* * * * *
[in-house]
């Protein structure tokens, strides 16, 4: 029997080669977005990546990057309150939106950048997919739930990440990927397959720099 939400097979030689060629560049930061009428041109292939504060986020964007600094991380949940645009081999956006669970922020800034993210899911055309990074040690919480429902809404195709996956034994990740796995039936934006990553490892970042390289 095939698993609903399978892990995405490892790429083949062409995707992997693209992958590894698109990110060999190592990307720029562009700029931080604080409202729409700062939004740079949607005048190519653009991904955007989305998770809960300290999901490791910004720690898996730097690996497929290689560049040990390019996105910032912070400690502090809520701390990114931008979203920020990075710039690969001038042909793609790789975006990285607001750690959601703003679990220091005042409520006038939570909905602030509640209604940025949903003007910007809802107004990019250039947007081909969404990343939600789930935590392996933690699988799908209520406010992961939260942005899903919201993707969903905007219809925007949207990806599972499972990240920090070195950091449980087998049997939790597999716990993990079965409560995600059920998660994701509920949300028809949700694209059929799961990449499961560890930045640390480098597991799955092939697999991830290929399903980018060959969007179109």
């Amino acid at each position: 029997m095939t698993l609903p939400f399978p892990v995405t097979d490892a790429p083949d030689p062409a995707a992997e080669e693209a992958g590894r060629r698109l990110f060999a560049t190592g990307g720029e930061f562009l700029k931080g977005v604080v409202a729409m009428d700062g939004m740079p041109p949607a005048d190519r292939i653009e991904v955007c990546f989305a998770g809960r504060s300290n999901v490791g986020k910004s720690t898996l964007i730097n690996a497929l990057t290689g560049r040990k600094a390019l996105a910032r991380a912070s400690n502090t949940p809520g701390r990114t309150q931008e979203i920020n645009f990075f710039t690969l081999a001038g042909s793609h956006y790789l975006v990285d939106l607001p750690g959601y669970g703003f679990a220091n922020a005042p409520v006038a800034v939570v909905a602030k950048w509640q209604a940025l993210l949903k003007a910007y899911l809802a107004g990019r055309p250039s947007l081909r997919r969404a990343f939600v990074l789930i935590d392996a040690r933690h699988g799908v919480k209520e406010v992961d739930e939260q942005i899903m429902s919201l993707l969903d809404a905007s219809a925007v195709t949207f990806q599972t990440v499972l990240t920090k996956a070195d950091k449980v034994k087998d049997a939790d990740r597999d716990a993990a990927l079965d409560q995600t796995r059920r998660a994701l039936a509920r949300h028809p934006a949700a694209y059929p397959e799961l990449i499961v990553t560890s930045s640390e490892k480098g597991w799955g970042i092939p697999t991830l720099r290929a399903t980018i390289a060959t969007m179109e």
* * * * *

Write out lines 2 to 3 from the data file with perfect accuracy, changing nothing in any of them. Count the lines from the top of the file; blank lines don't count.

């Protein structure tokens, strides 16, 4: 029997080669977005990546990057309150939106950048997919739930990440990927397959720099 939400097979030689060629560049930061009428041109292939504060986020964007600094991380949940645009081999956006669970922020800034993210899911055309990074040690919480429902809404195709996956034994990740796995039936934006990553490892970042390289 095939698993609903399978892990995405490892790429083949062409995707992997693209992958590894698109990110060999190592990307720029562009700029931080604080409202729409700062939004740079949607005048190519653009991904955007989305998770809960300290999901490791910004720690898996730097690996497929290689560049040990390019996105910032912070400690502090809520701390990114931008979203920020990075710039690969001038042909793609790789975006990285607001750690959601703003679990220091005042409520006038939570909905602030509640209604940025949903003007910007809802107004990019250039947007081909969404990343939600789930935590392996933690699988799908209520406010992961939260942005899903919201993707969903905007219809925007949207990806599972499972990240920090070195950091449980087998049997939790597999716990993990079965409560995600059920998660994701509920949300028809949700694209059929799961990449499961560890930045640390480098597991799955092939697999991830290929399903980018060959969007179109």
């Amino acid at each position: 029997m095939t698993l609903p939400f399978p892990v995405t097979d490892a790429p083949d030689p062409a995707a992997e080669e693209a992958g590894r060629r698109l990110f060999a560049t190592g990307g720029e930061f562009l700029k931080g977005v604080v409202a729409m009428d700062g939004m740079p041109p949607a005048d190519r292939i653009e991904v955007c990546f989305a998770g809960r504060s300290n999901v490791g986020k910004s720690t898996l964007i730097n690996a497929l990057t290689g560049r040990k600094a390019l996105a910032r991380a912070s400690n502090t949940p809520g701390r990114t309150q931008e979203i920020n645009f990075f710039t690969l081999a001038g042909s793609h956006y790789l975006v990285d939106l607001p750690g959601y669970g703003f679990a220091n922020a005042p409520v006038a800034v939570v909905a602030k950048w509640q209604a940025l993210l949903k003007a910007y899911l809802a107004g990019r055309p250039s947007l081909r997919r969404a990343f939600v990074l789930i935590d392996a040690r933690h699988g799908v919480k209520e406010v992961d739930e939260q942005i899903m429902s919201l993707l969903d809404a905007s219809a925007v195709t949207f990806q599972t990440v499972l990240t920090k996956a070195d950091k449980v034994k087998d049997a939790d990740r597999d716990a993990a990927l079965d409560q995600t796995r059920r998660a994701l039936a509920r949300h028809p934006a949700a694209y059929p397959e799961l990449i499961v990553t560890s930045s640390e490892k480098g597991w799955g970042i092939p697999t991830l720099r290929a399903t980018i390289a060959t969007m179109e």